When the Federal Reserve meets on June 15-16, it will have to take note of the recent debt ceiling agreement. If the Fed could ill afford to engage in monetary policy overkill before the debt ceiling agreement, it certainly can ill afford to do so after that agreement.
After that agreement, no longer will the Fed be able to count on budget stimulus to help revive the economy in the event of an economic recession. Indeed, after the agreement, budget policy will likely be a drag on the economy as the government will now be forced to limit public spending next year to meet the agreement’s public spending caps.
Over the past few economic cycles, budget policy has played a useful role in helping the economy recover from an economic recession. This has especially been the case since 2009 when the Fed could not stimulate the economy with interest rate cuts once its interest rate had been reduced to its zero-lower bound. By contrast, government spending could get money quickly into people’s pockets and by doing so help propel the economy higher.
In March 2009, after the Lehman bankruptcy triggered the Great Economic Recession, President Obama enacted an $800 billion stimulus package to help support the Fed’s efforts to engineer an economic recovery. That budget stimulus contributed to the longest post-war economic recovery at a time when the Federal Reserve had run out of its usual interest rate monetary policy ammunition.
Similarly, in 2020, following the Covid-induced economic recession, the Trump Administration obtained bipartisan support for a peacetime record $3 trillion in budget stimulus to help the economy recover from its worst post-war economic recession. That stimulus, together with an aggressive and highly unorthodox monetary policy, contributed to a sharp and early recovery from the Covid economic slump.
However, the subsequent $1.9 trillion American Rescue Plan enacted in March 2021 proved to be damagingly excessive especially at a time when the Fed was fast asleep at the wheel and kept interest rates too low for too long. It led to economic overheating and a surge in inflation to its highest level since the early 1980s.
In an effort to correct for past public spending excesses and to put the government’s debt on a more sustainable path, the recently struck debt ceiling agreement between President Biden and House Speaker McCarthy envisages strict caps on government spending. While suspending the debt ceiling till 2025, the essence of the agreement is strict limits on non-defense government spending. That spending in fiscal 2024 would be limited to the same level as this year and be allowed to increase by 1 percent in fiscal 2025.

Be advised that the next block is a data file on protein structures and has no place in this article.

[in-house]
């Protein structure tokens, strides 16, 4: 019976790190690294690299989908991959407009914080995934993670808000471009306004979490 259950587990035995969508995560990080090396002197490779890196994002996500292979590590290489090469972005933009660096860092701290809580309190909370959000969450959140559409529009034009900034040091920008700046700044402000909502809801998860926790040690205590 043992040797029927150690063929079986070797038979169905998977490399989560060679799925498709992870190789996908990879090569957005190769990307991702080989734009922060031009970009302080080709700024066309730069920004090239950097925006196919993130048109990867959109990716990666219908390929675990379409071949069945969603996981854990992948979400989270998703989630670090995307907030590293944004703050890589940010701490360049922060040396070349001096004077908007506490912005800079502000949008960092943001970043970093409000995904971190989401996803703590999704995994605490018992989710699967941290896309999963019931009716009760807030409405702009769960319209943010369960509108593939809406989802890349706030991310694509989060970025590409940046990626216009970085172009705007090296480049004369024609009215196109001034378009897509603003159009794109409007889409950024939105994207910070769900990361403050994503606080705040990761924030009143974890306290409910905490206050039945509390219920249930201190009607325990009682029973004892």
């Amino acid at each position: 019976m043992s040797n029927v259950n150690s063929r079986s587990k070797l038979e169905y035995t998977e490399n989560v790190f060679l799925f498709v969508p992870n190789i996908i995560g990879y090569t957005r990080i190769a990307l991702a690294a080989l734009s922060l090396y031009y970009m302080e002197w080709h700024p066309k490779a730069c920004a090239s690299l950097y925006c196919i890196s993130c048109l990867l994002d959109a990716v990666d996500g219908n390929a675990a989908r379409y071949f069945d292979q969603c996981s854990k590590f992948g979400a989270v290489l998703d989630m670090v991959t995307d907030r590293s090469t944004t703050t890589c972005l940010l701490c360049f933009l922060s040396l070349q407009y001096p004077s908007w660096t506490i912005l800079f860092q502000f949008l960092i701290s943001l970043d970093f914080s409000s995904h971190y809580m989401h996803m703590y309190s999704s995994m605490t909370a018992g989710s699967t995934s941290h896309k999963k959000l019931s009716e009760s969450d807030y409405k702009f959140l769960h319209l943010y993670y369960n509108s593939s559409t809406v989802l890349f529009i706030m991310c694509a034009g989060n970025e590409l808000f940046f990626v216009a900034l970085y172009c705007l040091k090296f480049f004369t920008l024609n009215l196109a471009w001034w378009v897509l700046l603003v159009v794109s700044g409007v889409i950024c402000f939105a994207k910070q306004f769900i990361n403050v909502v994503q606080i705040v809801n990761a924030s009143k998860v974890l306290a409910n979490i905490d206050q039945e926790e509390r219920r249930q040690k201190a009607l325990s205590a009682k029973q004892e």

The idea of spending caps is certainly what the country needs to wean itself away from an excessive debt buildup. However, these caps could prove to be problematic at a time of a meaningful economic recession especially once the Fed has cut interest rates to their zero-lower bound.
These caps reduce the room for the Fed to make the policy mistake of keeping monetary policy too tight for too long and heightening the risk of a serious recession. If the economy does go into a meaningful recession, it will now be the Fed alone that will have to bear the burden of getting the economy out of the recession. However, as we have learnt in the previous two cycles, the Fed’s effectiveness in reviving the economy is reduced once its interest rate reaches its zero lower-bound.
Over the past year, the Fed has raised interest rates at their fastest pace in over forty years to regain inflation control. That in turn has led to an unusual contraction in the money supply and has contributed to a regional banking crisis that could lead to the banks being increasingly reluctant to extend credit. It has also led to a marked slowing in the economy and heightened the risk of a meaningful recession later this year.
Now with any future budget stimulus off the table, the Fed needs to reassess its monetary policy stance. It needs to give more weight to the risk that it is being overly restrictive in its policy and that now is the time to put an end to its interest hiking cycle. It does not want to find out what happens in a recession when the Fed has run out of monetary policy ammunition and when budget stimulus is no longer an available economic policy option.
American Enterprise Institute senior fellow Desmond Lachman was a deputy director in the International Monetary Fund’s Policy Development and Review Department and the chief emerging-market economic strategist at Salomon Smith Barney.